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Ryane Clowe checks off all the boxes for the Newfoundland Growlers

Ryane Clowe had contemplated stepping away from coaching after a year on the staff of the New Jersey Devils, but found the had become too passionate about his new work in hockey to step away from it.
Ryane Clowe - New Jersey Devils/YouTube

Toronto Maple Leafs officially name Fermeuse native as coach of their new ECHL affiliate, but say there’s much more to the choice than his being from here

Back in May of 2015, six months after he played what would be his last National Hockey League game, Ryane Clowe coached a Newfoundland hockey team.

Bet he didn’t figure he’d be doing that again.

Wednesday morning, the Toronto Maple Leafs made official what was reported on www.thetelegram.com over the weekend, that the 35-year-old Clowe is the new coach of the ECHL expansion team, the Newfoundland Growlers.

The Growlers are an affiliate of the Maple Leafs, who will be paying Clowe’s salary.

The former NHLer, born in St. John’s and raised in Fermeuse and later Mount Pearl, will be on the job almost immediately, working with other coaches in the organization at the Maple Leafs’ development camp next week, and at Toronto’s NHL and AHL training camps in September.

“The most important thing was to get the right coach. There were some very, very good people interviewed. If it happened to be that it was someone who could be the face of the organization, that’s fine. But the important thing was getting the best coach, and I think we did that.”

Growlers CEO Glen Stanford

In Clowe, owner of a 10-year NHL career and one of the most popular athletes ever to hail from this province, the Growlers have what is quite likely the face of the franchise.

“We want to pride ourselves as a first class organization in every way,” said Growlers CEO Glenn Stanford, who took part in the interviews of would-be coaches, “and no question having someone of Ryane’s quality fit into the whole philosophy of ensuring we have a top-notch professional hockey team in the province.”

Stanford and Leafs’ assistant general manager Laurence Gilman said the Growlers’ head coach opening generated a lot of interest within the hockey world, and while it certainly helped that Clowe was from Newfoundland and Labrador, it wasn’t the sole reason he was hired.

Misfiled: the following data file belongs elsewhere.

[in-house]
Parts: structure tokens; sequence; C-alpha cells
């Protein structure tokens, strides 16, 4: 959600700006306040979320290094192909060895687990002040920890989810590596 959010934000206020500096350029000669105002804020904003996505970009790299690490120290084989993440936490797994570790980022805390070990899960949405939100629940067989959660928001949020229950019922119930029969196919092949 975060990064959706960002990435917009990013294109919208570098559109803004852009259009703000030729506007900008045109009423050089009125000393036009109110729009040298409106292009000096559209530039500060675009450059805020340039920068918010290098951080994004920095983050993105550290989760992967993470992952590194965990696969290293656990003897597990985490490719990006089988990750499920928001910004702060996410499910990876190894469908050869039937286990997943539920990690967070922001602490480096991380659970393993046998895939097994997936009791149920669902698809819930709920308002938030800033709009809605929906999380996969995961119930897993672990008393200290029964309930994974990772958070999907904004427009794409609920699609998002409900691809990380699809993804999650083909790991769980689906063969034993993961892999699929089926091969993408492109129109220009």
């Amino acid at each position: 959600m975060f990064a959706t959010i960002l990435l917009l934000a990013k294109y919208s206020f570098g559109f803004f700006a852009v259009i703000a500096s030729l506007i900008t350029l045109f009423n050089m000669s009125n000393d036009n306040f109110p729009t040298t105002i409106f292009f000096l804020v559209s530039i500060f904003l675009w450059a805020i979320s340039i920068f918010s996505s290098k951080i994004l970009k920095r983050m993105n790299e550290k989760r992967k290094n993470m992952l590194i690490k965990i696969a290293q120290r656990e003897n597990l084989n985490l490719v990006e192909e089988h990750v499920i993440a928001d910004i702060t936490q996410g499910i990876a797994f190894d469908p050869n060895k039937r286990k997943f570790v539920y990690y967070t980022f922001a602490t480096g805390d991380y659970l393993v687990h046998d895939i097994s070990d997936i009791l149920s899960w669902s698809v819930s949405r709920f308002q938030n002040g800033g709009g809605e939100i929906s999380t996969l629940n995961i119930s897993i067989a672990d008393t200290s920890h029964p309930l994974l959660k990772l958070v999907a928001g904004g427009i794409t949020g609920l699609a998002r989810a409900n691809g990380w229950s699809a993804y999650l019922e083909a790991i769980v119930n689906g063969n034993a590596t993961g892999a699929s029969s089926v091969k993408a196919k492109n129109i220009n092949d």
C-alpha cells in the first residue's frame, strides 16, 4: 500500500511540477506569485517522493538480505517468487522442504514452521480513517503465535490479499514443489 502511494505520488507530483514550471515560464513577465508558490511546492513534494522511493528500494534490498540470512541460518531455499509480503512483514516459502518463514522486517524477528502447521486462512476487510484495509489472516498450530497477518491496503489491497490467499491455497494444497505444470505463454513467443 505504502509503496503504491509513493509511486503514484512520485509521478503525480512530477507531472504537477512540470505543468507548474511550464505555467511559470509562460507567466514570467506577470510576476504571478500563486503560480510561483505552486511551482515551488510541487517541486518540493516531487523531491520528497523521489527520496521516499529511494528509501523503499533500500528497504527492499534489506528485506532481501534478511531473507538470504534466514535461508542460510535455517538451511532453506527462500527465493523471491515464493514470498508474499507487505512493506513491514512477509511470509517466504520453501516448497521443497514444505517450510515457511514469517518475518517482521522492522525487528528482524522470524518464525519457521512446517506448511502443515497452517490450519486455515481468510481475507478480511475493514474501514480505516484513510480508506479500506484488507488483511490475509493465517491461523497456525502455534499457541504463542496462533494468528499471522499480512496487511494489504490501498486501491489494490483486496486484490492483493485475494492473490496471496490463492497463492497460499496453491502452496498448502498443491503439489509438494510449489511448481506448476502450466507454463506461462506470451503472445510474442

“The most important thing,” Stanford said, “was to get the right coach. There were some very, very good people interviewed. If it happened to be that it was someone who could be the face of the organization, that’s fine. But the important thing was getting the best coach, and I think we did that.”

“His experience and connection with the area,” said Maple Leafs general manager Kyle Dubas, “along with the potential he has shown in coaching, make Ryane the best fit for our program.”

Throughout his 10-year NHL career with the San Jose Sharks, New York Rangers and New Jersey Devils, Clowe brought a combination of toughness, leadership (he was an assistant captain in San Jose for three years) and scoring (his career NHL numbers read 130 goals, 225 assists, 355 points and 715 penalty minutes).

“His experience and connection with the area, along with the potential he has shown in coaching, make Ryane the best fit for our program.”

Toronto Maple Leafs GM Kyle Dubas

However, on Nov. 6 in St. Louis, he took a hit from the Blues’ Alex Steen, and he’s never played since.

While recovering from a concussion — which was at least his second — Clowe joined the Newfoundland coaching staff for the Gatorade Excellence Challenge, a Quebec Major Junior Hockey League showcase event for 15- and 16-year-olds in Boisbriand, Que.

He took it on, he would later say, to find out if coaching turned his crank.

It did.

“He went 100 per cent all in,” said Doug Jackman, the team’s coach that year. “On paper, I was the head coach, but really, he was the force behind the bench.

“He went at it full bore.”

The weekend event outside Montreal was an opportunity for QMJHL scouts to see Newfoundland players. Clowe was familiar with the league, having played three years with the Rimouski Oceanic and Montreal Rocket.

“The passion he brought to the rink was second to none,” Jackman said. “And that was only after joining the team a week or two before the tournament.

“He was 100 per cent cut out for it, right on board from the start. I kind of knew then that would be his direction.”

The following year, 2015-16, his first full season out of hockey, Clowe did some scouting for the Devils, the team with which he finished playing.

The next year, he joined coach John Hynes’s staff as an assistant in Jersey, where he has been the past two years.

His contract expired following the end of the regular season.

“I’m grateful to the Maple Leafs for providing me with this unique opportunity, and excited to return home as the first head coach of the Growlers,” Clowe said in a statement.

The Maple Leafs, for whatever reason, refused to permit Clowe to speak with the media — and through the media, to Growlers fans — until their development camp is completed. That camp opens Monday.

robin.short@thetelegram.com

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